Back in the late 1960s, Al Ries and Jack Trout published their first article on positioning. But the term didn’t really become advertising jargon until the articles entitled “The Positioning Era”, were published in Advertising Age in the early 1970’s.
You can read the original articles here
There are numerous definitions of what positioning is today (Google ‘what is positioning’ and you get 24,900,000 responses). Even wikipedia isn’t sure but anyway you can read their definition here
But in today’s marketplace, positioning has multiple problems. Here are 11 reasons why you shouldn’t use positioning to build your brand:
1) Positioning was developed for the US mass market of the 1970’s. Is the Malaysian market similar to the US market? I don’t think so. The Malaysian market isn’t even similar to the Singapore market and they used to be the same country! And Thailand has little in common with Indonesia and so on. So why use the same model here?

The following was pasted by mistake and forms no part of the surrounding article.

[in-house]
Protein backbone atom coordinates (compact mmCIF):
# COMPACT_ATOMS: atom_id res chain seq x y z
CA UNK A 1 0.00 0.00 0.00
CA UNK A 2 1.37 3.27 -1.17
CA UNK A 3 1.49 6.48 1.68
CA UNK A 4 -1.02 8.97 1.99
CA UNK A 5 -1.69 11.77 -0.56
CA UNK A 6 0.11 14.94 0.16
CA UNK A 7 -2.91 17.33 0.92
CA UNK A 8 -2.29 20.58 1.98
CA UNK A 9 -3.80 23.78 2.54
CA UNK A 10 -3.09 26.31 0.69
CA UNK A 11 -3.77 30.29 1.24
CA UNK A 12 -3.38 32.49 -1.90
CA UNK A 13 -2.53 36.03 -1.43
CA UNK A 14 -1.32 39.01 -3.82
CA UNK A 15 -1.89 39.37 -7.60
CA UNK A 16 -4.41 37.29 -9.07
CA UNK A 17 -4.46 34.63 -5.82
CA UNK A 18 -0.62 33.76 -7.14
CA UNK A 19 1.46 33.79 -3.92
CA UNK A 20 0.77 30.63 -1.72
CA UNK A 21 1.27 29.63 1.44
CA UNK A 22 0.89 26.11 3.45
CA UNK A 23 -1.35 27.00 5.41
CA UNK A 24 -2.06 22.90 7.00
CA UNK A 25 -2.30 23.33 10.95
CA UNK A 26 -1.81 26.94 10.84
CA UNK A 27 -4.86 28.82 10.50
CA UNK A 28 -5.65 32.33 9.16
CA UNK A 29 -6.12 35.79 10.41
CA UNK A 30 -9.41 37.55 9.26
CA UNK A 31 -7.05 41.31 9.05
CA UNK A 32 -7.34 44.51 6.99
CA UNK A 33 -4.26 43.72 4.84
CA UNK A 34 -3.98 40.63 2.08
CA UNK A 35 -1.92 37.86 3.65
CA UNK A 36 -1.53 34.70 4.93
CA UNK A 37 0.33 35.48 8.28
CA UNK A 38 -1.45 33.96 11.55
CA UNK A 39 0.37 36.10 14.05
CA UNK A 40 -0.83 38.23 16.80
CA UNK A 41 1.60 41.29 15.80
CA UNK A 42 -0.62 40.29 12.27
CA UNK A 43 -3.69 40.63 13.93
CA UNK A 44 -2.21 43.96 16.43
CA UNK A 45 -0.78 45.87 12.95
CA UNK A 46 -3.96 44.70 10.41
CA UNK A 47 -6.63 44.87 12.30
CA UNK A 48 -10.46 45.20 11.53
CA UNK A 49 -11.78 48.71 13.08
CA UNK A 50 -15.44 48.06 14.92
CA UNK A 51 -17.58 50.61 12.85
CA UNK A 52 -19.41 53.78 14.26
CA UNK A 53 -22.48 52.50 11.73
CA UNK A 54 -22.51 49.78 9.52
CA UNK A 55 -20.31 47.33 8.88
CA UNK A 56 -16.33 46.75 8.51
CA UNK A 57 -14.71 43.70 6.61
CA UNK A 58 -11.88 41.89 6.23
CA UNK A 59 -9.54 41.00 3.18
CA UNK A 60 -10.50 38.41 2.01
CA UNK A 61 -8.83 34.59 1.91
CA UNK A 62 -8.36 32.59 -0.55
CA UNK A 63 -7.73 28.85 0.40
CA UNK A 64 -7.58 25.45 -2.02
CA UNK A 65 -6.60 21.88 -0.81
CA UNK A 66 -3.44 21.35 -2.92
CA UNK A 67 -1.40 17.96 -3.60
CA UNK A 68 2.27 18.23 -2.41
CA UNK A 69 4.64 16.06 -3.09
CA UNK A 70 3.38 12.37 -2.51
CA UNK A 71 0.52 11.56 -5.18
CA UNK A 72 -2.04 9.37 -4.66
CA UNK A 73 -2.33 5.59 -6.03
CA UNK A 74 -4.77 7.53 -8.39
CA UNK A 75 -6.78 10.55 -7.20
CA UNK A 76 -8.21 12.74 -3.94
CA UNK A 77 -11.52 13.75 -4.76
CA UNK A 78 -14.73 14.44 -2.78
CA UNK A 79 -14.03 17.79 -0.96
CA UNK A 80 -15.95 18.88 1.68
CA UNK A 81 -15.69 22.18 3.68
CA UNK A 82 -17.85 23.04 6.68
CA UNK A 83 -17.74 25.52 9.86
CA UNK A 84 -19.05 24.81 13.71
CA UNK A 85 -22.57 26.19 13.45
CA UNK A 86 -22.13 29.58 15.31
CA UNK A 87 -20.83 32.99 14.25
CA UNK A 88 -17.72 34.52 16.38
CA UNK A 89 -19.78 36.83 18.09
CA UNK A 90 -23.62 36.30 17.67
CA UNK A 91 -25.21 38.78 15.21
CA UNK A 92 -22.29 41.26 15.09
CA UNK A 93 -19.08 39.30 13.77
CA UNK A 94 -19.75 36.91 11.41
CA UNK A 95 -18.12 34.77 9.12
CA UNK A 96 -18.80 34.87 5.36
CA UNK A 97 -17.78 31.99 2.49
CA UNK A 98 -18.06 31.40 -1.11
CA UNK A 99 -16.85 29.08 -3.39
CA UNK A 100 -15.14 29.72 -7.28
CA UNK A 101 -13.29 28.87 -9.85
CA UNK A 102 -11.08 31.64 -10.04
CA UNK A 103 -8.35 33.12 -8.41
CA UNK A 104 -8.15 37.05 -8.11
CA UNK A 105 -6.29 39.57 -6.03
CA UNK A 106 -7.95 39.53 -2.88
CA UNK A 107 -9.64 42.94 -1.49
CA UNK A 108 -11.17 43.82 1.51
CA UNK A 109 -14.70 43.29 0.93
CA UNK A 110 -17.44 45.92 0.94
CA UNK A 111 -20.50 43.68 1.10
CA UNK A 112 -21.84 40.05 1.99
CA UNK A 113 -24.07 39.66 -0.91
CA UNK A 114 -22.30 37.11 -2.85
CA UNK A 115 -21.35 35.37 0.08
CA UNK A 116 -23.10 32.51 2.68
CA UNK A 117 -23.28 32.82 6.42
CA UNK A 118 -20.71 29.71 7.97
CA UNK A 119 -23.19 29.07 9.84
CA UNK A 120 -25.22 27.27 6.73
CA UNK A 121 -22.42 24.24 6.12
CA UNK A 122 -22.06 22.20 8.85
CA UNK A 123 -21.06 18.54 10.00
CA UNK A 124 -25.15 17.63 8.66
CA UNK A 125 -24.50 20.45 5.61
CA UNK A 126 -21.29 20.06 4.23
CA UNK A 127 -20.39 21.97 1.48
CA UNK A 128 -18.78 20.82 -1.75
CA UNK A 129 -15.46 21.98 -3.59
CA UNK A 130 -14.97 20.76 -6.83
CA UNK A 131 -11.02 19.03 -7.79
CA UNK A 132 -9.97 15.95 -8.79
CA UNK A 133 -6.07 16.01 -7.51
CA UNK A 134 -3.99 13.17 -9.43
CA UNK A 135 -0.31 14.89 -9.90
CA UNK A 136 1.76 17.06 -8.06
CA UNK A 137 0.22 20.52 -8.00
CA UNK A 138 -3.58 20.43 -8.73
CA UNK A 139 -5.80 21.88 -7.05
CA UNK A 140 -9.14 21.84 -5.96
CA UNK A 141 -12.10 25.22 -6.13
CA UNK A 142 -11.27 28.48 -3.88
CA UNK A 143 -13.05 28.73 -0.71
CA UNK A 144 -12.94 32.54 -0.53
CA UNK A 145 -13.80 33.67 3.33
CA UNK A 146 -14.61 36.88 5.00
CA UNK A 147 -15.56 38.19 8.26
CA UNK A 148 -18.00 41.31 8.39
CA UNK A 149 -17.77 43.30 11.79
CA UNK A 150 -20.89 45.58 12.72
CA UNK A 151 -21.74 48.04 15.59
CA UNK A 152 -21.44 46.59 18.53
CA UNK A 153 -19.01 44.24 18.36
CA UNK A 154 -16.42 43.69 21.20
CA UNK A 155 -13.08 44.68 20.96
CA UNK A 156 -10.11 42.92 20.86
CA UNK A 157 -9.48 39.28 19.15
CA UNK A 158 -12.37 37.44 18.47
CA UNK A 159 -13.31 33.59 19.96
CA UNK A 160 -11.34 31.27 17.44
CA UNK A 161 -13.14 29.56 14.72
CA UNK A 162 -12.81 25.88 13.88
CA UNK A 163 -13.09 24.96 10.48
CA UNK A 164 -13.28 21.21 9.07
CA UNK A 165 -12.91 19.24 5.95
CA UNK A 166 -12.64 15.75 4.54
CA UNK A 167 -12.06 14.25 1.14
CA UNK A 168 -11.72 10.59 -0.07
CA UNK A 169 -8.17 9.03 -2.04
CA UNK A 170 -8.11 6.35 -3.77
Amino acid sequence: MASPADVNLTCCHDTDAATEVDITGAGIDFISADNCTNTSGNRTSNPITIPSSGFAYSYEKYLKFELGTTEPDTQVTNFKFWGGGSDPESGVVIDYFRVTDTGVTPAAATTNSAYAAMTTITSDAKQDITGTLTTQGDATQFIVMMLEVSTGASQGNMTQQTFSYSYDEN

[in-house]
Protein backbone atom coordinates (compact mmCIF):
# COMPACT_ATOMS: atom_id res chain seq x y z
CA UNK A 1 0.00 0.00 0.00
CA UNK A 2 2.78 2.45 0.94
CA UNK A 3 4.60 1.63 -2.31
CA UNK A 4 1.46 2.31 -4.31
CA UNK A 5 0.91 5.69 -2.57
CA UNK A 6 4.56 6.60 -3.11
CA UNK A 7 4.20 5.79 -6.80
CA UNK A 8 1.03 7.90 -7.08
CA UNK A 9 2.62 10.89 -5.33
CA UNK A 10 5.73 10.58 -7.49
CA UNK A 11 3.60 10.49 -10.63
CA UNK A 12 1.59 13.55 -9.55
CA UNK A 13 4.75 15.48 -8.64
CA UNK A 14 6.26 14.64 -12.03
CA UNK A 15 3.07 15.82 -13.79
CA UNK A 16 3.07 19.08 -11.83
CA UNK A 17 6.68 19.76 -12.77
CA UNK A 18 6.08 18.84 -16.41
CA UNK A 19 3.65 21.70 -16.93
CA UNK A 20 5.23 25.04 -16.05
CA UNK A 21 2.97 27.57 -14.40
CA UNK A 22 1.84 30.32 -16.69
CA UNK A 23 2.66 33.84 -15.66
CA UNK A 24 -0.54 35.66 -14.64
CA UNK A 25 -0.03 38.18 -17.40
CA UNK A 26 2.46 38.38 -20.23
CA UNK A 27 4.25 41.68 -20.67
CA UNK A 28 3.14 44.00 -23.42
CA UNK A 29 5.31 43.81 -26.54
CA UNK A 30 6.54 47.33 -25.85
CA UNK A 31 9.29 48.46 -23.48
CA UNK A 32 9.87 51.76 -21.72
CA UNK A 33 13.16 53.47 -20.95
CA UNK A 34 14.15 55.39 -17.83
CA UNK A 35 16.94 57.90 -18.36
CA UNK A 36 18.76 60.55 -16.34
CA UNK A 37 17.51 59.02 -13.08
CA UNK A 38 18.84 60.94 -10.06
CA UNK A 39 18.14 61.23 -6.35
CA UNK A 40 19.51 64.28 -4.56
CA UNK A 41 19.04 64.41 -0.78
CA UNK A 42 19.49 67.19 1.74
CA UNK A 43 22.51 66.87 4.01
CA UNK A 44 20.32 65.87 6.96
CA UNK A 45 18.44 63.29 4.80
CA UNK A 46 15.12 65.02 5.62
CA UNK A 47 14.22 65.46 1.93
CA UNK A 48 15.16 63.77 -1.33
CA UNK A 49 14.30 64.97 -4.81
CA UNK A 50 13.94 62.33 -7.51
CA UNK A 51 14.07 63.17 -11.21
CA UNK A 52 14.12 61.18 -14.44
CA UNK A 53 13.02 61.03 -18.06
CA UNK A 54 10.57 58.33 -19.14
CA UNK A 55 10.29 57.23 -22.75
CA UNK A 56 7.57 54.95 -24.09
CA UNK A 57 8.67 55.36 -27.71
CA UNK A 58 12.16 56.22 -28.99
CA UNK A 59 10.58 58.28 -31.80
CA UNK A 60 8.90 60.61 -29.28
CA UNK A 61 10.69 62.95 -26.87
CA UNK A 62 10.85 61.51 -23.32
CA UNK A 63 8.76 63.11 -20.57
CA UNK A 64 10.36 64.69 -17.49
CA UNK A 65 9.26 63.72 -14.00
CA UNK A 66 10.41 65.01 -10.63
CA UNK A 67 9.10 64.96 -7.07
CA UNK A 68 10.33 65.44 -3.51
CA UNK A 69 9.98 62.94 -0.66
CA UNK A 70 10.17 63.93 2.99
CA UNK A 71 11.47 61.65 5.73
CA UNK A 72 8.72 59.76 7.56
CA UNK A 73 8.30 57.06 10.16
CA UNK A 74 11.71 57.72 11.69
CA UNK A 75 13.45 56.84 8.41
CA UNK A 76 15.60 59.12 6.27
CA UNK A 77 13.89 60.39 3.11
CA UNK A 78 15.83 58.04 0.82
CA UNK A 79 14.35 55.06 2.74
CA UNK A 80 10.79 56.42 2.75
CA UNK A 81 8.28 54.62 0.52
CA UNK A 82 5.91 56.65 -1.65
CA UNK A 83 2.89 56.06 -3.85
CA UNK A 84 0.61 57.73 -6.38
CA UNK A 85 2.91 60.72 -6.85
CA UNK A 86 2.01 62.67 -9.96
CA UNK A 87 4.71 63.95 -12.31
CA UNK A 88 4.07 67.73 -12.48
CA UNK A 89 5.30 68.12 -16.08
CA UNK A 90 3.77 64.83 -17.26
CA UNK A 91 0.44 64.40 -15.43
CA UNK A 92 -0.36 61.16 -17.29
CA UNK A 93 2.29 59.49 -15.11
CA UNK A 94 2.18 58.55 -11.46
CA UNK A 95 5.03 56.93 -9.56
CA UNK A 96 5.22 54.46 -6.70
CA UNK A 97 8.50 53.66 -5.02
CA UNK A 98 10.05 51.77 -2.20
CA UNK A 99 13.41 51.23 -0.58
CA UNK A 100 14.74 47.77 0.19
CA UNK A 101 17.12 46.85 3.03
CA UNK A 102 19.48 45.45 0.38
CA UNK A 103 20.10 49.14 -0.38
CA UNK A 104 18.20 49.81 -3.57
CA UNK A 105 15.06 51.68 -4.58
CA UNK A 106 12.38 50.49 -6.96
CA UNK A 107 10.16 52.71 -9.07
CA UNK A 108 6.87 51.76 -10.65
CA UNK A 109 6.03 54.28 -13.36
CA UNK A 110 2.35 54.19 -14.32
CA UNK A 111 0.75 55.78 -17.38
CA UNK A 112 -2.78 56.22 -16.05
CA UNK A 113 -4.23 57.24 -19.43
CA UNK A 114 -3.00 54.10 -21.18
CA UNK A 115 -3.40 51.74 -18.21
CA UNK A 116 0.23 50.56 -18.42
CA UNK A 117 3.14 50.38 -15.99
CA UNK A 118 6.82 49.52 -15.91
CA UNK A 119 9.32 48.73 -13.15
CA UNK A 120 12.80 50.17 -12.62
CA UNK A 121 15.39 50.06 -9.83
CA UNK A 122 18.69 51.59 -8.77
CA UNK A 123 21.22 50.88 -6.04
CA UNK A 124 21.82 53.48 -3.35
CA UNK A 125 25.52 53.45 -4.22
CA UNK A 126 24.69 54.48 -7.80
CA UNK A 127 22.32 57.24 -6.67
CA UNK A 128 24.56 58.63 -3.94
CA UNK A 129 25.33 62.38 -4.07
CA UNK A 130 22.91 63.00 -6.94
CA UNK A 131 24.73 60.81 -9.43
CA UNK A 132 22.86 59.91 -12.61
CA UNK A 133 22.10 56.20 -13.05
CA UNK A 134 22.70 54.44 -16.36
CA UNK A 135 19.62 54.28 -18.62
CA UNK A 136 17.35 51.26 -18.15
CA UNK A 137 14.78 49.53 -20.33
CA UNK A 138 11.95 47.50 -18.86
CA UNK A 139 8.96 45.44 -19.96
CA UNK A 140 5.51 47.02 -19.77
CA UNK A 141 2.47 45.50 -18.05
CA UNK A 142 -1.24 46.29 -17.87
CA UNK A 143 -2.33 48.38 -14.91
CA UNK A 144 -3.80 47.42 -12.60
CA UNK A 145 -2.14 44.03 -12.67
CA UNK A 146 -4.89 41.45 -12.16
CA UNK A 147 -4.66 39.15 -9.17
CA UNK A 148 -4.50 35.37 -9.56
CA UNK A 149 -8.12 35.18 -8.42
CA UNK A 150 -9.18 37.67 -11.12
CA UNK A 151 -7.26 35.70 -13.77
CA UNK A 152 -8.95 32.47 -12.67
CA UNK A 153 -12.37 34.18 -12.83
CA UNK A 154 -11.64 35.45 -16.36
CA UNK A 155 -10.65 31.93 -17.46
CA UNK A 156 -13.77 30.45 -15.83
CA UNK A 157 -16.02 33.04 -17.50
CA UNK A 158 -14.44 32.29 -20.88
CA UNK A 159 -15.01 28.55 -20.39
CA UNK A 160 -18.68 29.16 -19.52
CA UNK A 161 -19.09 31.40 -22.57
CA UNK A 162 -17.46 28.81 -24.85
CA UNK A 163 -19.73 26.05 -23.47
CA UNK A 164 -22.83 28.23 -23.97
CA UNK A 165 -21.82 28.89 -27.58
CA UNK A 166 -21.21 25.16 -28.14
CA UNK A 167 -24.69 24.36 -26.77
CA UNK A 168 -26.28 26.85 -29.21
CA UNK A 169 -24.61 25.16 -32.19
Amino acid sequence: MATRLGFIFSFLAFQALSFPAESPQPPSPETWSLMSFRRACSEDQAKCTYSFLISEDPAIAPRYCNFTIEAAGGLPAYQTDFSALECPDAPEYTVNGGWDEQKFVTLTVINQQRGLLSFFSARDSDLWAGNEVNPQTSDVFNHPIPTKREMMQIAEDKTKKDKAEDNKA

2) In a smaller, flatter more competitive world, advertising agencies have used increasingly desperate and outrageous claims in their advertising to position products in the consumer mind. In Malaysia, Proton uses ‘You’ll be amazed’ to describe it’s MPV. I’m sure it is a good car but if it will amaze me, how will a Lamborghini make me feel? Consumers have been carpet-bombed with such claims for so long that now, they rarely take any notice of traditional advertising.
3) Positioning is only suitable for mass markets. Yet branding today is about segmentation and communicating and engaging with those segments via relevant channels and with messages that resonate specifically with those segments or niche markets. It’s also about retention and relationships. Does this mean that a company should develop different positioning for different niches? Or does it use the same approach for every niche? And does it use the same approach for existing customers as well as prospects?